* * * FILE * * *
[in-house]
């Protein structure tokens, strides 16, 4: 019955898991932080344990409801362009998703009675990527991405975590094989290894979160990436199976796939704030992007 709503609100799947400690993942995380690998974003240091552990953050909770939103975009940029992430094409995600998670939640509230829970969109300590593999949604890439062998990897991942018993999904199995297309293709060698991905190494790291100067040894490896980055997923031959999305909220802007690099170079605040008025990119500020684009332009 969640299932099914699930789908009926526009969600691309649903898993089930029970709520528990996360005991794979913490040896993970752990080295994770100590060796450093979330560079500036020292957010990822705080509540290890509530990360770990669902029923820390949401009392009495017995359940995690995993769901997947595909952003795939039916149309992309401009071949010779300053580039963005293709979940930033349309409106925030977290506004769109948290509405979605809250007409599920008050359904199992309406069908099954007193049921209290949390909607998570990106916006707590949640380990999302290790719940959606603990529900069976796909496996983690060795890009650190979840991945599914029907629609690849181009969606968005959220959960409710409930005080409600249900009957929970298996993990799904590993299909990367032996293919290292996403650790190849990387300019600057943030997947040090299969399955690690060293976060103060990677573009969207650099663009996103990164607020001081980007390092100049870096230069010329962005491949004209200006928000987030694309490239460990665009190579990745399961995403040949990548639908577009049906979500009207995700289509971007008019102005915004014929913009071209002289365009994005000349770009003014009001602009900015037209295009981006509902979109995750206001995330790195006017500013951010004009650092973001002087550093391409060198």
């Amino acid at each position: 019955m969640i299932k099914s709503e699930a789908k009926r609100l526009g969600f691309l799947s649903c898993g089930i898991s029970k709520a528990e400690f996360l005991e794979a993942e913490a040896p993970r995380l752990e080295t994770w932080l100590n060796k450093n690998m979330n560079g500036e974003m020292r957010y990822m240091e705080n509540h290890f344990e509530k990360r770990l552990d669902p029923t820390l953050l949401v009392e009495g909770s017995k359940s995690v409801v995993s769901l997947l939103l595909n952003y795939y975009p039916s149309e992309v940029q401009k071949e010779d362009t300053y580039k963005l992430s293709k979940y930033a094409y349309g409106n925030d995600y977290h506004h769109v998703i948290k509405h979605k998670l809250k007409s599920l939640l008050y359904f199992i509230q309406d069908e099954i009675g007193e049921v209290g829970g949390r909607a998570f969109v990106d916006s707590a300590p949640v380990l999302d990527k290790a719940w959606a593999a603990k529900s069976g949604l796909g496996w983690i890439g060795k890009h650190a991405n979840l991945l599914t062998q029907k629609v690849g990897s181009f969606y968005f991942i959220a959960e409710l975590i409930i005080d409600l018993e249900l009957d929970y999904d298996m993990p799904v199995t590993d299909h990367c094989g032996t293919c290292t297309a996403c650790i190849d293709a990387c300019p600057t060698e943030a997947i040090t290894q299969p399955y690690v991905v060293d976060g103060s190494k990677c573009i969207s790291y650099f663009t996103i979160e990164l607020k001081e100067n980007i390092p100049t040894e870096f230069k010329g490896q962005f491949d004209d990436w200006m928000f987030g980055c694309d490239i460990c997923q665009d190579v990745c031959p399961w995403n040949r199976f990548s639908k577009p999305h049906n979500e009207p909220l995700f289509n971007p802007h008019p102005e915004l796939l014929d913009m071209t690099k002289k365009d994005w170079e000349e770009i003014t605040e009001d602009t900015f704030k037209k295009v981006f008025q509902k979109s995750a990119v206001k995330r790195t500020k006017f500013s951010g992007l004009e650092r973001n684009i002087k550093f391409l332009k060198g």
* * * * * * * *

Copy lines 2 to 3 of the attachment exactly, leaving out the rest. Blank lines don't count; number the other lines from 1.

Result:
């Protein structure tokens, strides 16, 4: 019955898991932080344990409801362009998703009675990527991405975590094989290894979160990436199976796939704030992007 709503609100799947400690993942995380690998974003240091552990953050909770939103975009940029992430094409995600998670939640509230829970969109300590593999949604890439062998990897991942018993999904199995297309293709060698991905190494790291100067040894490896980055997923031959999305909220802007690099170079605040008025990119500020684009332009 969640299932099914699930789908009926526009969600691309649903898993089930029970709520528990996360005991794979913490040896993970752990080295994770100590060796450093979330560079500036020292957010990822705080509540290890509530990360770990669902029923820390949401009392009495017995359940995690995993769901997947595909952003795939039916149309992309401009071949010779300053580039963005293709979940930033349309409106925030977290506004769109948290509405979605809250007409599920008050359904199992309406069908099954007193049921209290949390909607998570990106916006707590949640380990999302290790719940959606603990529900069976796909496996983690060795890009650190979840991945599914029907629609690849181009969606968005959220959960409710409930005080409600249900009957929970298996993990799904590993299909990367032996293919290292996403650790190849990387300019600057943030997947040090299969399955690690060293976060103060990677573009969207650099663009996103990164607020001081980007390092100049870096230069010329962005491949004209200006928000987030694309490239460990665009190579990745399961995403040949990548639908577009049906979500009207995700289509971007008019102005915004014929913009071209002289365009994005000349770009003014009001602009900015037209295009981006509902979109995750206001995330790195006017500013951010004009650092973001002087550093391409060198």
């Amino acid at each position: 019955m969640i299932k099914s709503e699930a789908k009926r609100l526009g969600f691309l799947s649903c898993g089930i898991s029970k709520a528990e400690f996360l005991e794979a993942e913490a040896p993970r995380l752990e080295t994770w932080l100590n060796k450093n690998m979330n560079g500036e974003m020292r957010y990822m240091e705080n509540h290890f344990e509530k990360r770990l552990d669902p029923t820390l953050l949401v009392e009495g909770s017995k359940s995690v409801v995993s769901l997947l939103l595909n952003y795939y975009p039916s149309e992309v940029q401009k071949e010779d362009t300053y580039k963005l992430s293709k979940y930033a094409y349309g409106n925030d995600y977290h506004h769109v998703i948290k509405h979605k998670l809250k007409s599920l939640l008050y359904f199992i509230q309406d069908e099954i009675g007193e049921v209290g829970g949390r909607a998570f969109v990106d916006s707590a300590p949640v380990l999302d990527k290790a719940w959606a593999a603990k529900s069976g949604l796909g496996w983690i890439g060795k890009h650190a991405n979840l991945l599914t062998q029907k629609v690849g990897s181009f969606y968005f991942i959220a959960e409710l975590i409930i005080d409600l018993e249900l009957d929970y999904d298996m993990p799904v199995t590993d299909h990367c094989g032996t293919c290292t297309a996403c650790i190849d293709a990387c300019p600057t060698e943030a997947i040090t290894q299969p399955y690690v991905v060293d976060g103060s190494k990677c573009i969207s790291y650099f663009t996103i979160e990164l607020k001081e100067n980007i390092p100049t040894e870096f230069k010329g490896q962005f491949d004209d990436w200006m928000f987030g980055c694309d490239i460990c997923q665009d190579v990745c031959p399961w995403n040949r199976f990548s639908k577009p999305h049906n979500e009207p909220l995700f289509n971007p802007h008019p102005e915004l796939l014929d913009m071209t690099k002289k365009d994005w170079e000349e770009i003014t605040e009001d602009t900015f704030k037209k295009v981006f008025q509902k979109s995750a990119v206001k995330r790195t500020k006017f500013s951010g992007l004009e650092r973001n684009i002087k550093f391409l332009k060198g």